Trade Advantage Replaced by Rent Extraction

I was interviewed on the Renegade Economists radio/ podcast entitled Crony Competition on the road to Unearned Income: Prof Michael Hudson gives a wrap on the economics of 2013 as we discuss Detroit, Iceland, Madoff, Marx and Blackstone Capital. Why Comparative Advantage was replaced by Rent Extraction - with Prof Michael Hudson by Renegadeeconomists on Mixcloud Karl Fitzgerald: Our favourite guest, the man that Max Keiser from www.MaxKeiser.com described as the world’s greatest living economist, yes, Professor Michael Hudson is here to give us a wrap on 2013 and the economic forces that have surrounded us for centuries. How have you actually seen 2013? What’s played out for you in terms of the big trends? Michael Hudson: Oh, the same shrinkage that you’ve seen ...

J is for Jubilee, K for Kleptocrats

Part J in The Insiders Economic Dictionary Jubilee Year: In Judaic Law (Leviticus 25) a Clean Slate to be proclaimed every 50 years annulling personal and agrarian debts, liberating bond-servants to rejoin their families, and returning lands that had been alienated under economic duress. Long thought to have been merely a literary religious ideal, the policy has now been traced back to royal proclamations issued as a matter of course in Sumer and Babylonia in the third and second millennia BC. (See Bronze Age.) Read more. Junk bonds: High-interest bonds, developed in the 1980s primarily by Michael Milken at Drexel Burnham to finance corporate takeovers. Mr. Milken was sent to jail for securities fraud and Drexel was disbanded as a result of ...

I is for Ideology

Ideology: A set of assumptions so appealing that one looks at their abstract logic rather than at how the world actually works. (See Insanity.) Ignorance: Socrates said that ignorance was the source of evil, because nobody knowingly commits evil. But by pursuing their own narrow interests, the financial and property sector destroy the social unit, which is the essence of evil as viewed from an evolutionary vantage point. Thomas Hobbes wrote in Leviathan (1651) that “Ignorance of remote causes disposeth men to attribute all events to the causes immediate and instrumental: for these are all the causes they perceive.” Corporate practice has become a combination of the Ken Lay “Enron” defense of executive ignorance (“We didn’t know what was going on”) and ...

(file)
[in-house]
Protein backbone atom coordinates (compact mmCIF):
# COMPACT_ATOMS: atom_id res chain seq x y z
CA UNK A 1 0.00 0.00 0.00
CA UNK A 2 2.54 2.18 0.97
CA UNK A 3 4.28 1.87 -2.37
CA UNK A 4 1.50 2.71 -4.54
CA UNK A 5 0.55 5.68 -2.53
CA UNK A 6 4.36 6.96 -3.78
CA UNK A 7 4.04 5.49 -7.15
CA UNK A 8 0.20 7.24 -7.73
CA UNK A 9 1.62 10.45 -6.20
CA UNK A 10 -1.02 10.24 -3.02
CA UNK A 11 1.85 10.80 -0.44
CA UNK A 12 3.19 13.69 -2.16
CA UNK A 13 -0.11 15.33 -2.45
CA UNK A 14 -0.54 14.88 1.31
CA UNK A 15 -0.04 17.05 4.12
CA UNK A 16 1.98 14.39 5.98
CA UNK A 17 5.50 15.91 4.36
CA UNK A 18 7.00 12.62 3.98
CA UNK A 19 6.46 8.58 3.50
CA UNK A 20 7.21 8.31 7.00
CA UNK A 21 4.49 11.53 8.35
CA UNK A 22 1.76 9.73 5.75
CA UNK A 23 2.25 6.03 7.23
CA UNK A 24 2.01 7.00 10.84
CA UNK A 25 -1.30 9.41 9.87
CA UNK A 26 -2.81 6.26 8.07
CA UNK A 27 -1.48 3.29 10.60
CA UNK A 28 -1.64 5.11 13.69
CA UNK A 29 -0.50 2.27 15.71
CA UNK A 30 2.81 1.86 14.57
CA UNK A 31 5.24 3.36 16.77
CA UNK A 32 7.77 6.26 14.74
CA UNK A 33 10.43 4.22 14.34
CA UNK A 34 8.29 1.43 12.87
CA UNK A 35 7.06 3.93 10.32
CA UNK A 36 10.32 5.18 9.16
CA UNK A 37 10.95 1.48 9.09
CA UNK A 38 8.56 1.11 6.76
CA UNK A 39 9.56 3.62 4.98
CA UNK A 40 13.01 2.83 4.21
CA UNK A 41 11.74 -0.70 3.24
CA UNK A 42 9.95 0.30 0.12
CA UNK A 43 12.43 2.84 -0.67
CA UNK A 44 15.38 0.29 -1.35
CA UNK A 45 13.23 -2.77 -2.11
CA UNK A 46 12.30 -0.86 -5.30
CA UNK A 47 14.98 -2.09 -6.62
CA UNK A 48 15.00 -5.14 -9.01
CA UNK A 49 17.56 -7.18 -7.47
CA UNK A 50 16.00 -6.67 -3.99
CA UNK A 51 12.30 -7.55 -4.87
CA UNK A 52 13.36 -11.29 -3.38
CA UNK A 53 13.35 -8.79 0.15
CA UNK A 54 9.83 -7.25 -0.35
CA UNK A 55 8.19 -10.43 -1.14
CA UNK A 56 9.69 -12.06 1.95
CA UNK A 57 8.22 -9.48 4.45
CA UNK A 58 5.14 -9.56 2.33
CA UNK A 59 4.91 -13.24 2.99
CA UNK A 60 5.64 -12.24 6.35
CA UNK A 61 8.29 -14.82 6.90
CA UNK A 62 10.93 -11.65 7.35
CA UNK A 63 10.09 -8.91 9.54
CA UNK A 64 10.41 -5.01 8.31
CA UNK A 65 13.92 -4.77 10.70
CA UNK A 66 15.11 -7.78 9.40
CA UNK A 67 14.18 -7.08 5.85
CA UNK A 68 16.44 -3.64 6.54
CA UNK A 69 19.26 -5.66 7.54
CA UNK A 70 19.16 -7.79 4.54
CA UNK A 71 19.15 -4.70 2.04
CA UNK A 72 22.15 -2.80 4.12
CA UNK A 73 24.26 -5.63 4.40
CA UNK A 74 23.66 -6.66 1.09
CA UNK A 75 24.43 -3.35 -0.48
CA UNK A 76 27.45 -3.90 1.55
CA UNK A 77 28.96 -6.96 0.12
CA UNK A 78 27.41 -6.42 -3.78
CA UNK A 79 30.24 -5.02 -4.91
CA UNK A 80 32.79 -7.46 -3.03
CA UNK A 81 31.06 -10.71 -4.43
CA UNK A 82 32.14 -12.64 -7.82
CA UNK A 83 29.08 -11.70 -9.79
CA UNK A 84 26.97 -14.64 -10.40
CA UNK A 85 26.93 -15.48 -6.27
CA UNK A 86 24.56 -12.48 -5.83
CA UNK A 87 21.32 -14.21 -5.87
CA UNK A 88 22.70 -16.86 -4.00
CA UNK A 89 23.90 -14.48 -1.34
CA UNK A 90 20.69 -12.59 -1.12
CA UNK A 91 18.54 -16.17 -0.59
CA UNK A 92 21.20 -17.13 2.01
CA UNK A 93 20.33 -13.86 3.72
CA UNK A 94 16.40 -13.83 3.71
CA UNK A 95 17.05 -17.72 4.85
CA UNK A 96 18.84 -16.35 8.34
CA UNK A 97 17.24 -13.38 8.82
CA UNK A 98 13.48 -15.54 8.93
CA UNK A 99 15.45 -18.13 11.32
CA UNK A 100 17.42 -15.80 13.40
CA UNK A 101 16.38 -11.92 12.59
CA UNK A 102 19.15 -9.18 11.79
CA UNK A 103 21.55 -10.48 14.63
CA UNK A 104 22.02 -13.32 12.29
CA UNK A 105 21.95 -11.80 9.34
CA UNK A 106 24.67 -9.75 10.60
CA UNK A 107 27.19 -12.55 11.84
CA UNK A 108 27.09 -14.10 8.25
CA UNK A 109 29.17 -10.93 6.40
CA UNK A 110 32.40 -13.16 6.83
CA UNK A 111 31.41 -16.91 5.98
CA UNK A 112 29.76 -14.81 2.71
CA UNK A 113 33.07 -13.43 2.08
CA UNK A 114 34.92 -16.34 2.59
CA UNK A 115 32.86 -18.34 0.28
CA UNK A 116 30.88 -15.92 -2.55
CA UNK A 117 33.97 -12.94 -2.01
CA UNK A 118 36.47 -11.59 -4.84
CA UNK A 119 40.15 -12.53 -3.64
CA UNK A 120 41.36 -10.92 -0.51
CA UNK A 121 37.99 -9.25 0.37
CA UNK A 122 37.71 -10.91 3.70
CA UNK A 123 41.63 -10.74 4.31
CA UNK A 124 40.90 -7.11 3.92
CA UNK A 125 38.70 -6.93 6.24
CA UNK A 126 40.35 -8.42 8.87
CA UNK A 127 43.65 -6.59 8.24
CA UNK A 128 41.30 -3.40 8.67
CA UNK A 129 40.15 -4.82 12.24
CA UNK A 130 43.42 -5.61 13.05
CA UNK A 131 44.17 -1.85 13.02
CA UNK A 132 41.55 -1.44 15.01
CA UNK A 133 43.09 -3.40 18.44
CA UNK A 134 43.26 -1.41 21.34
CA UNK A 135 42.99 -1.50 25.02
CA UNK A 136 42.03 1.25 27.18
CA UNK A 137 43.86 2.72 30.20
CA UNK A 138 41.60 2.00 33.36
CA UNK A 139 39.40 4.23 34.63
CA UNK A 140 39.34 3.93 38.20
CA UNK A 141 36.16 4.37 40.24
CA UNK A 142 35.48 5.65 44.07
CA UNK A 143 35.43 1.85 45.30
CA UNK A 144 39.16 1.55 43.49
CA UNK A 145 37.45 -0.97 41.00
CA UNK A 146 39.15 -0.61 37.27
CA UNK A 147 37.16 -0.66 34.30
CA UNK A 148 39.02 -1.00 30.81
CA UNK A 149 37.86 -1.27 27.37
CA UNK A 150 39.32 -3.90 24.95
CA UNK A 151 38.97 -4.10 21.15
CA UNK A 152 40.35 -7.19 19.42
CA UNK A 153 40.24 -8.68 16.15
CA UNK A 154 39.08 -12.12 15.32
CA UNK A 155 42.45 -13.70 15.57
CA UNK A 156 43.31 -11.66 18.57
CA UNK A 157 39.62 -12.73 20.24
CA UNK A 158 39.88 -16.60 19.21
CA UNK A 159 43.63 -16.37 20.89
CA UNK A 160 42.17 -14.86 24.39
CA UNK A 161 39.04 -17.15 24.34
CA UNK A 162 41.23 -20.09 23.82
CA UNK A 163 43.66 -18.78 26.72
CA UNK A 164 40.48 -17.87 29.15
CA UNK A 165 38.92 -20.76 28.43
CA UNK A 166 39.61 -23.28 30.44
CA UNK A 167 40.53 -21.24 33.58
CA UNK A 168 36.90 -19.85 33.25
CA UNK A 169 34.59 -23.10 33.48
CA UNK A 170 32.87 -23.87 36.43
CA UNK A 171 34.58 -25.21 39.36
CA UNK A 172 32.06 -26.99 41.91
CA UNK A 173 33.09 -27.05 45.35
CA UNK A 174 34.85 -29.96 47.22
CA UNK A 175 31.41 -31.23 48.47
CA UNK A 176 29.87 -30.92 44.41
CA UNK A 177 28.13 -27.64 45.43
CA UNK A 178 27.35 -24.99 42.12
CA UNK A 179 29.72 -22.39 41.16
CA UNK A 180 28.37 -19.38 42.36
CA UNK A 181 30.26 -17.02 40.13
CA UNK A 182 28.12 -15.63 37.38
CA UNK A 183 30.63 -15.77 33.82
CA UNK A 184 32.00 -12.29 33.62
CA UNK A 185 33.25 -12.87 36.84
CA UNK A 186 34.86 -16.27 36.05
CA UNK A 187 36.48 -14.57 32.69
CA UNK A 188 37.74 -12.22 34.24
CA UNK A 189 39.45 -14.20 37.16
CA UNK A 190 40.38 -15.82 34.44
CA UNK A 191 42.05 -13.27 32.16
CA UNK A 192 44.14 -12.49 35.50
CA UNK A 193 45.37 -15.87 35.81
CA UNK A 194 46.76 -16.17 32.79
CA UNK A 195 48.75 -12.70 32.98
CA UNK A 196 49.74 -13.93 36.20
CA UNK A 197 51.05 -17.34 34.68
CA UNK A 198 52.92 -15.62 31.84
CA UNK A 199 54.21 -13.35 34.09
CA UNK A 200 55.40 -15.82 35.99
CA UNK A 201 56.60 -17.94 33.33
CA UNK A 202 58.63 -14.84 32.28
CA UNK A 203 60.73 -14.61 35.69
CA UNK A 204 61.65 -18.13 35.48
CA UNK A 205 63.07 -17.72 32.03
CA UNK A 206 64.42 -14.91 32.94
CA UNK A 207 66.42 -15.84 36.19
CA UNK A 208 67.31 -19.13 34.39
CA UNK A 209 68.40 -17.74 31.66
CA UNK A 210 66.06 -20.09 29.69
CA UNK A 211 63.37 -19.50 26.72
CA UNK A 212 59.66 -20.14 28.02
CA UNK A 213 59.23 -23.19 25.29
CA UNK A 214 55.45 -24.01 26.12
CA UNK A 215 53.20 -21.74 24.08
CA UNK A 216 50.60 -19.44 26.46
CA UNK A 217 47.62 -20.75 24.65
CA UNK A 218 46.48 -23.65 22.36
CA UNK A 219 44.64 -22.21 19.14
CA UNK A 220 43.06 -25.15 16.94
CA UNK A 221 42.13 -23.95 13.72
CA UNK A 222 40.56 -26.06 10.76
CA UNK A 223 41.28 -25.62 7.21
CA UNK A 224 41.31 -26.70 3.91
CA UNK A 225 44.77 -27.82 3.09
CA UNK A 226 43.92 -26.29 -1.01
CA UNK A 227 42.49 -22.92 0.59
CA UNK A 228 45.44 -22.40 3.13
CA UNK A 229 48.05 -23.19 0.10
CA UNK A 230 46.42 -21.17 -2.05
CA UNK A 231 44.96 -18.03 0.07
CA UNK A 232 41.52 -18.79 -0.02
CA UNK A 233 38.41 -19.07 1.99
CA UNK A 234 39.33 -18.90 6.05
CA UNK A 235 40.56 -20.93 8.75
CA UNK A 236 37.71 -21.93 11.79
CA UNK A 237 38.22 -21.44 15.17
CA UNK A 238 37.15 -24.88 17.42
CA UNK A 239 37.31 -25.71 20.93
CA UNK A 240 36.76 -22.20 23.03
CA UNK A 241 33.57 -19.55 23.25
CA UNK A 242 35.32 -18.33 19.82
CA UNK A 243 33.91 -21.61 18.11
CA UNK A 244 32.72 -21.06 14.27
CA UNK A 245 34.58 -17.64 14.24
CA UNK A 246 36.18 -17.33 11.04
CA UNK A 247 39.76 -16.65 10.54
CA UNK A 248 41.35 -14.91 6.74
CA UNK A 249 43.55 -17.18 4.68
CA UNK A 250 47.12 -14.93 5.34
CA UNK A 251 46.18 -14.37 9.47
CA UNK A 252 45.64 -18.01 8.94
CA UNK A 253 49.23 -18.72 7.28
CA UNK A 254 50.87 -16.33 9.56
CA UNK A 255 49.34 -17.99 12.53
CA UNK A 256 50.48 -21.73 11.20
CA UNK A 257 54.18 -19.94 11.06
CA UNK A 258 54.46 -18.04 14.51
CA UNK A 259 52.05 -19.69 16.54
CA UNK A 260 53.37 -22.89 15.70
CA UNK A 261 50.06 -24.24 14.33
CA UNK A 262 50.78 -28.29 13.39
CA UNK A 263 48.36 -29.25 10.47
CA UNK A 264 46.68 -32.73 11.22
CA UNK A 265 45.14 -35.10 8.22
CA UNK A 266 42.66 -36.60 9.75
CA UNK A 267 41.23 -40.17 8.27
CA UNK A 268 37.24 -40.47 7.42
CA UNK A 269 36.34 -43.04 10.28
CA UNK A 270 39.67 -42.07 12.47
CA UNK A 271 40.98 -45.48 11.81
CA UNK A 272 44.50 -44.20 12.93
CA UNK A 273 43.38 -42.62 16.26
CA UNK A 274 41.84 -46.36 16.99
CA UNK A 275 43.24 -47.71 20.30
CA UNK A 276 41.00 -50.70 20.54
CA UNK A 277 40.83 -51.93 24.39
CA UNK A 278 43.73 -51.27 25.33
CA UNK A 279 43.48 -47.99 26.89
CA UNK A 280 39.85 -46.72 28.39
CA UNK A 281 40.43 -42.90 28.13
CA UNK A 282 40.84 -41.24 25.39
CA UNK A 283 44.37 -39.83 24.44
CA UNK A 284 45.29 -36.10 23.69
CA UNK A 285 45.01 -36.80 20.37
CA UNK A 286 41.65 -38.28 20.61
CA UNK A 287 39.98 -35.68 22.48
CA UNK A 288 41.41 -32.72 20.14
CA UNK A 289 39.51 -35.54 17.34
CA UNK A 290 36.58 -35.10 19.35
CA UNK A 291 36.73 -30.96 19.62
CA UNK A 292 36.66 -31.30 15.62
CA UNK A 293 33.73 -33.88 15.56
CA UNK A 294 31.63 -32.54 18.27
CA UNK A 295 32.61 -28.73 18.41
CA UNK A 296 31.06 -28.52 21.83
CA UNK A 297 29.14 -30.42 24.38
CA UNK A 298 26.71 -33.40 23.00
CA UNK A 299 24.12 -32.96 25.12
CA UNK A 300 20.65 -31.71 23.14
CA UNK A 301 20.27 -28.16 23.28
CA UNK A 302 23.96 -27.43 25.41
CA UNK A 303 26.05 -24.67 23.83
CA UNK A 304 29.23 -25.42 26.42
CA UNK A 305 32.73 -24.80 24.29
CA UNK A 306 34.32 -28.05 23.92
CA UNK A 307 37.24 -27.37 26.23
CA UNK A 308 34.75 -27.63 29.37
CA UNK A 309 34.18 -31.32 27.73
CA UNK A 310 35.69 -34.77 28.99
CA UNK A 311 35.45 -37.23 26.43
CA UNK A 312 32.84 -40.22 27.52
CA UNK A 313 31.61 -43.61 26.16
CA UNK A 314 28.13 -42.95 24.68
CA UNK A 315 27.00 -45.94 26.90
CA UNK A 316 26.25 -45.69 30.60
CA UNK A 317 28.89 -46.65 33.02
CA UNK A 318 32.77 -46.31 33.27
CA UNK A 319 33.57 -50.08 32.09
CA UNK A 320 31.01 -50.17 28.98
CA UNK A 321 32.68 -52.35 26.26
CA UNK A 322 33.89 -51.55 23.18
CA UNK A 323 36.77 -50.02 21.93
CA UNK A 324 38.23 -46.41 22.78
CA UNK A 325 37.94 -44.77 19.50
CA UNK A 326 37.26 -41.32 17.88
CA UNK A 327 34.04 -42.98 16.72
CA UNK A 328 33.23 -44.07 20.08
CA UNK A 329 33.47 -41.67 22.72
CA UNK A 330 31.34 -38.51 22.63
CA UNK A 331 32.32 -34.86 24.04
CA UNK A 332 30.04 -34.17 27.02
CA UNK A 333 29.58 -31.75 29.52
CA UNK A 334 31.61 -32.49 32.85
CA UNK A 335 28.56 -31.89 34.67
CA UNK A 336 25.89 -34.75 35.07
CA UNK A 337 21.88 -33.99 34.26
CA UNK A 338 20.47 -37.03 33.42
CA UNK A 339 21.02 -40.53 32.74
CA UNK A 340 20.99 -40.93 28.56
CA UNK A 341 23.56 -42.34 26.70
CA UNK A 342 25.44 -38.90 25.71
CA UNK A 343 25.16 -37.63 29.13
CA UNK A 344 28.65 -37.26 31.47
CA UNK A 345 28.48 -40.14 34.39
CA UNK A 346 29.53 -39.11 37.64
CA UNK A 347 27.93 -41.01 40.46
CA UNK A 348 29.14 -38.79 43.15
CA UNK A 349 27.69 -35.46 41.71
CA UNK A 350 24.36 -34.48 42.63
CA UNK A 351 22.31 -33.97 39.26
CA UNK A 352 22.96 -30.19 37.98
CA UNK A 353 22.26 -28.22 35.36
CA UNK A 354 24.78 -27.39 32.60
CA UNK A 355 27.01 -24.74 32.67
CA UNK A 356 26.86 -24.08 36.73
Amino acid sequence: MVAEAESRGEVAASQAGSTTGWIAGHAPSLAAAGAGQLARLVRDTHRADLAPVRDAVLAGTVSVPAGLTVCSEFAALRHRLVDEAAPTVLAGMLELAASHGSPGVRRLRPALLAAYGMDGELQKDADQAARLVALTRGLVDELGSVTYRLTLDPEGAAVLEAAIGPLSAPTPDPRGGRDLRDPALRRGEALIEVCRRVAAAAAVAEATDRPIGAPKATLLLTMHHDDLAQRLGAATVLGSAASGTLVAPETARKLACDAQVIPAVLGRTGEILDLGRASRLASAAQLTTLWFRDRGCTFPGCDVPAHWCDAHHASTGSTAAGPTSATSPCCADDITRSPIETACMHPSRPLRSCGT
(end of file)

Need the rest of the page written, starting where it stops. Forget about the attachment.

H is for Half-Life

Part H in The Insiders Economic Dictionary Half-life: In physics, the time it takes for half the mass of a radioactive element to decay into the next-lower isotope or element, typically ending in a stable and inert element such as lead. By extension, the time it takes for an economic theory or ideology to lose half its influence, e.g. as Marxist value theory, Henry George’s Single Tax, Keynesian income theory, Chicago School monetarism, or most recently, neoliberalism. In international relations, the time it takes for an industrial creditor nation to dissipate half of its economic advantage and free lunch. Have-nots: People who have debts instead of wealth. Hubris: A Greek term meaning overgrowth or proliferation, an addiction to power involving abusive behavior toward ...